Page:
PLS3 missense variants affecting the actin-binding domains cause X-linked congenital diaphragmatic hernia and body-wall defects

Florence Petit, Mauro Longoni, Julie Wells, Richard S. Maser, Eric L. Bogenschutz, Matthew J. Dysart, Hannah T.M. Contreras, Frederic Frénois, Barbara R. Pober, Robin D. Clark, Philip F. Giampietro, Hilger H. Ropers, Hao Hu, Maria Loscertales, Richard Wagner, Xingbin Ai, Harrison Brand, Anne Sophie Jourdain, Marie Ange Delrue, Brigitte Gilbert-DussardierLouise Devisme, Boris Keren, David J. McCulley, Lu Qiao, Rebecca Hernan, Julia Wynn, Tiana M. Scott, Daniel G. Calame, Zeynep Coban-Akdemir, Patricia Hernandez, Andres Hernandez-Garcia, Hagith Yonath, James R. Lupski, Yufeng Shen, Wendy K. Chung, Daryl A. Scott, Carol J. Bult, Patricia K. Donahoe, Frances A. High*

*Corresponding author for this work

Research output: Contribution to journalArticlepeer-review

Abstract

Congenital diaphragmatic hernia (CDH) is a relatively common and genetically heterogeneous structural birth defect associated with high mortality and morbidity. We describe eight unrelated families with an X-linked condition characterized by diaphragm defects, variable anterior body-wall anomalies, and/or facial dysmorphism. Using linkage analysis and exome or genome sequencing, we found that missense variants in plastin 3 (PLS3), a gene encoding an actin bundling protein, co-segregate with disease in all families. Loss-of-function variants in PLS3 have been previously associated with X-linked osteoporosis (MIM: 300910), so we used in silico protein modeling and a mouse model to address these seemingly disparate clinical phenotypes. The missense variants in individuals with CDH are located within the actin-binding domains of the protein but are not predicted to affect protein structure, whereas the variants in individuals with osteoporosis are predicted to result in loss of function. A mouse knockin model of a variant identified in one of the CDH-affected families, c.1497G>C (p.Trp499Cys), shows partial perinatal lethality and recapitulates the key findings of the human phenotype, including diaphragm and abdominal-wall defects. Both the mouse model and one adult human male with a CDH-associated PLS3 variant were observed to have increased rather than decreased bone mineral density. Together, these clinical and functional data in humans and mice reveal that specific missense variants affecting the actin-binding domains of PLS3 might have a gain-of-function effect and cause a Mendelian congenital disorder.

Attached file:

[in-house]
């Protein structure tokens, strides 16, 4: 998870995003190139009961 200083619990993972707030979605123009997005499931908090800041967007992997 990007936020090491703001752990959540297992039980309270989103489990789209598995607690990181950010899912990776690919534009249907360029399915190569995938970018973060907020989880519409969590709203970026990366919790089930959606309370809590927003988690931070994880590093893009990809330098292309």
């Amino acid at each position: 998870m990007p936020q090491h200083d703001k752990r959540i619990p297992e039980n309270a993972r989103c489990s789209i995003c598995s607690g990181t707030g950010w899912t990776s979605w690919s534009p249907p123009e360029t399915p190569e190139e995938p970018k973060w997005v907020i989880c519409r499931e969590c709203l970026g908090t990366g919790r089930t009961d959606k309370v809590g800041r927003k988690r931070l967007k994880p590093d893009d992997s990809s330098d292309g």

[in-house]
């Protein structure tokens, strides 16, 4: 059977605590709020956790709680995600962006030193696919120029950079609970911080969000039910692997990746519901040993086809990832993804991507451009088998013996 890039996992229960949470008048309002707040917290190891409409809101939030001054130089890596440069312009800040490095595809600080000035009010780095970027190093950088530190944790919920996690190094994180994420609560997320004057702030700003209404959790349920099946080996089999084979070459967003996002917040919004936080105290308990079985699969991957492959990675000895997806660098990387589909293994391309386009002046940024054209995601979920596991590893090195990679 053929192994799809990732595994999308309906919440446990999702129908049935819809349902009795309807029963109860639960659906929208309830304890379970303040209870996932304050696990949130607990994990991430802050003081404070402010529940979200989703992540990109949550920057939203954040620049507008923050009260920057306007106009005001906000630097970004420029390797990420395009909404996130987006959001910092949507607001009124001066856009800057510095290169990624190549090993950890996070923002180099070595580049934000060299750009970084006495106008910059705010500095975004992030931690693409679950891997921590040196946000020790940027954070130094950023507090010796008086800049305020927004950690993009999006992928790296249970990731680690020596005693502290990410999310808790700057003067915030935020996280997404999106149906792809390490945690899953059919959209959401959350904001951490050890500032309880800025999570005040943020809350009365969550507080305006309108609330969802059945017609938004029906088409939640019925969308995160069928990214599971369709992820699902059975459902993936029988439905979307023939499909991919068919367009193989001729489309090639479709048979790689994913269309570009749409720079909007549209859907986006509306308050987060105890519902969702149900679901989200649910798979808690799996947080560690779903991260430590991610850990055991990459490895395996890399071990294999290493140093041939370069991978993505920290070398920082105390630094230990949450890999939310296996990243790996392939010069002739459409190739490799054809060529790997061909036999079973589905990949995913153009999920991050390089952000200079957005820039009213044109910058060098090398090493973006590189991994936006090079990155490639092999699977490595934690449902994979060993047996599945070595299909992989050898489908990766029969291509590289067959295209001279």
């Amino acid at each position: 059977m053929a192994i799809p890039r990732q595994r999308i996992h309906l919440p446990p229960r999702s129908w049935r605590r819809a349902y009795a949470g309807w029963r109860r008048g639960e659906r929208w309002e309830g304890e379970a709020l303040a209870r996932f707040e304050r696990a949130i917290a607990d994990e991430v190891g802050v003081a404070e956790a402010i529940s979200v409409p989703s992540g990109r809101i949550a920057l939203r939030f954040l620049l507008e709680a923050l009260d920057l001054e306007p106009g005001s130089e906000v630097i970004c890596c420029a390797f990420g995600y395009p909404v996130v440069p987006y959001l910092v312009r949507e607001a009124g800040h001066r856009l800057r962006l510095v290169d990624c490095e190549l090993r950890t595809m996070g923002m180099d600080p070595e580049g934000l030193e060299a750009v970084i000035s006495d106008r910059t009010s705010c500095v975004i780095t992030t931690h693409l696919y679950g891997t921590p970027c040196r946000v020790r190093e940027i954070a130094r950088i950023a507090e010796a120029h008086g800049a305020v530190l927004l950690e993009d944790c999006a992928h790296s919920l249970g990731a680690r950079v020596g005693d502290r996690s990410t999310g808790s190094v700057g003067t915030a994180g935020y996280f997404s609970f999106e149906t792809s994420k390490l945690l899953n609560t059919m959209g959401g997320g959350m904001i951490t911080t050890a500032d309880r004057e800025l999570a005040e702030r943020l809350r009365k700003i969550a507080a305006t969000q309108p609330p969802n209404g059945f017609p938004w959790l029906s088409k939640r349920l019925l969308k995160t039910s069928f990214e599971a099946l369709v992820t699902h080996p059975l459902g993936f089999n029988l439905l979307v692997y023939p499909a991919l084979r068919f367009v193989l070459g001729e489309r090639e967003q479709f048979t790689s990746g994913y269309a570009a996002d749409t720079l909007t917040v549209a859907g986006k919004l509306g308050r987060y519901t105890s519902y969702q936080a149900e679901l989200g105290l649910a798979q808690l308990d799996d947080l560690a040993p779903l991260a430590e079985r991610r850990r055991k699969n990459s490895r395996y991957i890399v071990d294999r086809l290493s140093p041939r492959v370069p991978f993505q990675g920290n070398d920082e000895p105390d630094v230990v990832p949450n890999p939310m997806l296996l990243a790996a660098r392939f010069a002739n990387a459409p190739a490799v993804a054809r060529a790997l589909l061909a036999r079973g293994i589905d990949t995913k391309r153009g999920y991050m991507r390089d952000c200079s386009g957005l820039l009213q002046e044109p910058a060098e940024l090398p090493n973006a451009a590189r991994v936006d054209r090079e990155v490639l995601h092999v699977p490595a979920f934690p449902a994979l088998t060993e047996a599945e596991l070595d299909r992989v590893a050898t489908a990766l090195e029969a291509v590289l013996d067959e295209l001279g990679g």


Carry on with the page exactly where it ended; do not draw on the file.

Original languageEnglish
Pages (from-to)1787-1803
Number of pages17
JournalAmerican Journal of Human Genetics
Volume110
Issue number10
DOIs
StatePublished - 5 Oct 2023

Funding

FundersFunder number
Gabriella Miller Kids First Pediatric Research ProgramX01 HL136998, X01 HL132366, X01 HL140543
National Human Genome Research InstituteUM1 HG006542
National Human Genome Research Institute
National Institute of Neurological Disorders and StrokeHHSN268201100037C, R35NS105078
National Institute of Neurological Disorders and Stroke
National Institute of Child Health and Human DevelopmentR01 HD057036, 2P01HD068250, R01 HD098458
National Institute of Child Health and Human Development

    Keywords

    • PLS3, plastin
    • X-linked
    • abdominal hernia
    • actin-binding protein
    • congenital diaphragmatic hernia
    • fimbrin
    • omphalocele
    • umbilical hernia

    Fingerprint

    Dive into the research topics of 'PLS3 missense variants affecting the actin-binding domains cause X-linked congenital diaphragmatic hernia and body-wall defects'. Together they form a unique fingerprint.

    Cite this